10. “In My Bag” (from the Flamers mixtape, 2008)
“In My Bag” was Meek Mill’s first “hit.” It didn’t make a national splash, but it hinted at tangible success for the young Philadelphia rapper, who was already a mainstay in the city’s rap scene. Here, the energy that Meek displayed in his teenage years is concentrated into a burst of street pop rap. “In My Bag” was the type of single that maybe a decade earlier would’ve found reasonable rotation on MTV or BET, but for Meek it was a little too late, as rap’s mainstream was edging away from the streets. A proven freestyler, Meek’s recorded-in-the-booth music was still finding itself, but this was a brief flash of brilliance — and thankfully there was much more to come.
9. “Banned From TV” (from the Mr. Philadelphia mixtape, 2010)
Meek Mill’s major label career is experiencing a surprising second life right now. Dreams Worth More Than Money debuted at #1 — a position that, a year ago, with Meek behind bars, would’ve felt like a dream. Older rappers, or ones that start young, can have entire eras of their famous careers forgotten due just to being in the game long enough. “Banned From TV” — a freestyle over the classic Swizz Beatz instrumental — is a lost treat in which Meek proves that no matter the era, he’d be fighting for rap’s crown. Meek’s mixtape career started in the peak era of re-purposing older instrumentals, and “Banned From TV” posits a world where Meek is in his prime teaming with a just-buzzing Swizz Beatz, which — for a rap what-if — is a hard dream to pass.
8. “B Boy” (single, 2015)
Unfortunately, “B Boy” is probably destined to be lost to history. The 2015 single didn’t make the final tracklist of Dreams Worth More Than Money, and it didn’t even sneak on as a bonus track. Its accompanying clip was a fun scene of extravagance that could’ve made an amazing summer rap video, but sadly that wasn’t in the cards. Few would doubt the raw talent of Meek Mill versus Big Sean and A$AP Ferg; both rappers clearly stepped up for this moment of rhyming next to Philadelphia’s finest. Big Sean in particular stepped up with a verse including, “I got money bags under my eyes, ho, ’cause I ain’t sleep/ They all Goyard too ’cause I ain’t cheap/ Finally Famous Aura Gold is my I-N-C/ I put everything in motion like I-N-G.” A rap odd couple, sure, but after the electricity of “Burn,” it’s clear that Big Sean and Meek remain an underrated and under-realized duo.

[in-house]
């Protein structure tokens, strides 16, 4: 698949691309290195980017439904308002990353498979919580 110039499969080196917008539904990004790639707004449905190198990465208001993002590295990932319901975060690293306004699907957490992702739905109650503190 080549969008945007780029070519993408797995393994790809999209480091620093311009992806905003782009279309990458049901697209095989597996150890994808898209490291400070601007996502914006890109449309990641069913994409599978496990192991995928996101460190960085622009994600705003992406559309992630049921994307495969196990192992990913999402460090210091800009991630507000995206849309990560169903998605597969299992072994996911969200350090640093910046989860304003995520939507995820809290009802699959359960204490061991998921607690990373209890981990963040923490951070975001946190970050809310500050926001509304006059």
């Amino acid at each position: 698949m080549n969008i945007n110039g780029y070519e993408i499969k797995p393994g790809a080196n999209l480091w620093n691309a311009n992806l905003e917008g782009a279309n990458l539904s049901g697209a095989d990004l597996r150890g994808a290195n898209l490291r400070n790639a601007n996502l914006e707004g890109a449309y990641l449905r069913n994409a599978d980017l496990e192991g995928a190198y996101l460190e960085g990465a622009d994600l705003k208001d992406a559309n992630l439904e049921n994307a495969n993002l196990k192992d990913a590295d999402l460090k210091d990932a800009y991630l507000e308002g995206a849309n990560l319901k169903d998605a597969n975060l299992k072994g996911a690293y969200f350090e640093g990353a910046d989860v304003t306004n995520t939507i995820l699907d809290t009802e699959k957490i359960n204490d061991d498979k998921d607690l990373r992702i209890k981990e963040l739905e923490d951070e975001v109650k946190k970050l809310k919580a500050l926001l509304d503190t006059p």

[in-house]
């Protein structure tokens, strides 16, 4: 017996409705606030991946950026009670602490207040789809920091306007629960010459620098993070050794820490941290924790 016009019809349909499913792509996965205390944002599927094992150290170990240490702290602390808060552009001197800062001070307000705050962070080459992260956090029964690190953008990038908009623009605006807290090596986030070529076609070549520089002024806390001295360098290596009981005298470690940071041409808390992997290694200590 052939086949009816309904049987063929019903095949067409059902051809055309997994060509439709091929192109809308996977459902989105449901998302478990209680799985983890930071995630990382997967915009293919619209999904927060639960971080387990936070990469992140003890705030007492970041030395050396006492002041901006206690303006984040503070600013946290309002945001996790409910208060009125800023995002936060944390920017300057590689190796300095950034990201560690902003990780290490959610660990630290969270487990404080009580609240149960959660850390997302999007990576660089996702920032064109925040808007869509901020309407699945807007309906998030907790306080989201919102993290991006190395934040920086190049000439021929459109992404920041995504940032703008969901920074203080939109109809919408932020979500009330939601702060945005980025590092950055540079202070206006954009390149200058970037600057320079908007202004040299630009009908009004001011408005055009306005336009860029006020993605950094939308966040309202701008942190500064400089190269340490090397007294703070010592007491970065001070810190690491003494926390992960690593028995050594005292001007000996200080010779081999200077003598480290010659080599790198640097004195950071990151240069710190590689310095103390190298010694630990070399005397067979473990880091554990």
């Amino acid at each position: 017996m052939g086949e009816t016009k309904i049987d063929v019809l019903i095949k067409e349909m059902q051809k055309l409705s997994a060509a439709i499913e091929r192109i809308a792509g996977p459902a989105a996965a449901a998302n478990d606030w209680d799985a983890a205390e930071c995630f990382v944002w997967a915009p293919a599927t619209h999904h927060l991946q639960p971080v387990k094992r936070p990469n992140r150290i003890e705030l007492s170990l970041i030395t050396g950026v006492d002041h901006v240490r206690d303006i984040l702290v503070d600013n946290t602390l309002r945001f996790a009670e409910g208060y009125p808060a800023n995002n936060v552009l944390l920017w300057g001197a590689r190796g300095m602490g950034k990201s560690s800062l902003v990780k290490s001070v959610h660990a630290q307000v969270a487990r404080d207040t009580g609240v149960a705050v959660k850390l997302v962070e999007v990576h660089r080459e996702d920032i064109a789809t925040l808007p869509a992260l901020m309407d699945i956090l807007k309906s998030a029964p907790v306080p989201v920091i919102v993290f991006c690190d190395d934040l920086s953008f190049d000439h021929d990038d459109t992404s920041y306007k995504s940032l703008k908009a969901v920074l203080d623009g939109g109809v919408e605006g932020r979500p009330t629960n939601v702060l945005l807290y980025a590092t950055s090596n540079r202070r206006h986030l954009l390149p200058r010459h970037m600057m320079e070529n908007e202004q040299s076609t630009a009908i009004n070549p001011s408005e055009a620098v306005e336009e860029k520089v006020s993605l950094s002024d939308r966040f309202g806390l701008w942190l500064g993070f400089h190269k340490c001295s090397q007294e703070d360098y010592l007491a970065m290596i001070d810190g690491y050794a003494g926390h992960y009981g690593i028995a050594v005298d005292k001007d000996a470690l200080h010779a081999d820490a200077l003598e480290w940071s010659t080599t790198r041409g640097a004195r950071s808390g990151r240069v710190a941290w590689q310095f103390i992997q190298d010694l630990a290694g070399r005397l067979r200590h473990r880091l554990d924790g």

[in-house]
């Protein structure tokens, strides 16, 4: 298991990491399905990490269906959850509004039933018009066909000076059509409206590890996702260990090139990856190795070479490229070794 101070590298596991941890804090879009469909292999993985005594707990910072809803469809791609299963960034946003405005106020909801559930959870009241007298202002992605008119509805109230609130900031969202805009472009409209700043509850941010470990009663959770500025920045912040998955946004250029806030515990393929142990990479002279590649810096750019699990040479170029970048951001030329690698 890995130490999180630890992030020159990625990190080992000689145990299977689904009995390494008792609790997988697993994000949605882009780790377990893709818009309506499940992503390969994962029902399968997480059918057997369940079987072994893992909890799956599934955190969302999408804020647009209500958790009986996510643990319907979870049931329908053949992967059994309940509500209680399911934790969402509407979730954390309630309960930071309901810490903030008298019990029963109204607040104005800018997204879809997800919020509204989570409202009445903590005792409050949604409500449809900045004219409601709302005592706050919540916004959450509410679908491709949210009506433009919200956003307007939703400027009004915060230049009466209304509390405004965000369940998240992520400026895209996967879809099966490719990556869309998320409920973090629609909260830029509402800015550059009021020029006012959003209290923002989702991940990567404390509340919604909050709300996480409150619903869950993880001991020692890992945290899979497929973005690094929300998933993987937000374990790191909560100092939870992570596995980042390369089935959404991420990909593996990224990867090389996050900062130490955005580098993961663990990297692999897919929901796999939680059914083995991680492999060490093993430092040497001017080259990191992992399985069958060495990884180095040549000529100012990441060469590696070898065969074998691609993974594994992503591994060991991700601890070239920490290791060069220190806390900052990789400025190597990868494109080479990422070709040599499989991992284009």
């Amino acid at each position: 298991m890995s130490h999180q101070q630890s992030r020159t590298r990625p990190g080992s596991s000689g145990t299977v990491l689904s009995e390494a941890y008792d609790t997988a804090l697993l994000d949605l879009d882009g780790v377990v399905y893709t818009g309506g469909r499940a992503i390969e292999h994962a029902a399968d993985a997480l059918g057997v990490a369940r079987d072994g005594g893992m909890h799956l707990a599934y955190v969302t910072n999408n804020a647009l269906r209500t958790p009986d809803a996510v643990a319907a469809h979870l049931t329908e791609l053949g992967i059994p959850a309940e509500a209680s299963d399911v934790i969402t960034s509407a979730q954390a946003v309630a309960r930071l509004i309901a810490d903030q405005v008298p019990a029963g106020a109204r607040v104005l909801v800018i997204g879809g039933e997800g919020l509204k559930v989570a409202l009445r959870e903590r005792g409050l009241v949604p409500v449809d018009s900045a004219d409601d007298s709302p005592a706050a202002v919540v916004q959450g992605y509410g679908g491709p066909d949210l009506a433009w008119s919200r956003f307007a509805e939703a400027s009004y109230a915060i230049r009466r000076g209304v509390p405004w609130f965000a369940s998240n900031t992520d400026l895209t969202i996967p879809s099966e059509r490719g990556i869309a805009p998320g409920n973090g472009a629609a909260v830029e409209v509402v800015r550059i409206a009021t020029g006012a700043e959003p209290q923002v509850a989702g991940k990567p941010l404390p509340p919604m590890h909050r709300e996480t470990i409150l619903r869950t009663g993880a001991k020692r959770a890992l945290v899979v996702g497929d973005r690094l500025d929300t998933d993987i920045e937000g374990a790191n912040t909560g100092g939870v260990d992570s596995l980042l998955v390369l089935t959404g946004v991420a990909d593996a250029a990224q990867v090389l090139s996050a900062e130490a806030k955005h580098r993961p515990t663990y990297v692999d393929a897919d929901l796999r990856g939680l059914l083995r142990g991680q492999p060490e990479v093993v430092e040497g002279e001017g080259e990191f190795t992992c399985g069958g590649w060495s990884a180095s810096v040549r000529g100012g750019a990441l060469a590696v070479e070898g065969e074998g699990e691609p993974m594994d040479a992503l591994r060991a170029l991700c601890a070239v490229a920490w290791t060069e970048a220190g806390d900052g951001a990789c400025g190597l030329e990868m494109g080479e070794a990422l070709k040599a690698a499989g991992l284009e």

7. “House Party” (from the Dreamchasers mixtape, 2011)
Meek Mill released two singles that made and him a rap household name: “Ima Boss” and “House Party.” The former, produced by Jahlil Beats, was an amazing street single that boomed out of cars with Jahlil Beats’ horn announcing Meek’s arrival before he could spit the instant-classic line: “Look I be riding in my old hood/ But I’m in my new whip.” But “House Party” is chosen here because it’s hard to imagine any other song given the attention to detail of Meek. Ciroc bottles flow, there is arrogant flaunting of wealth (“All these stones in my chain make me a Roc boy”), and of course sex comes into play right at the song’s jump. Meek’s expression of rap excess is typically reserved for his singles, and “House Party” remains a hard-to-beat moment of partying, but with every bit of detail open for interpretation.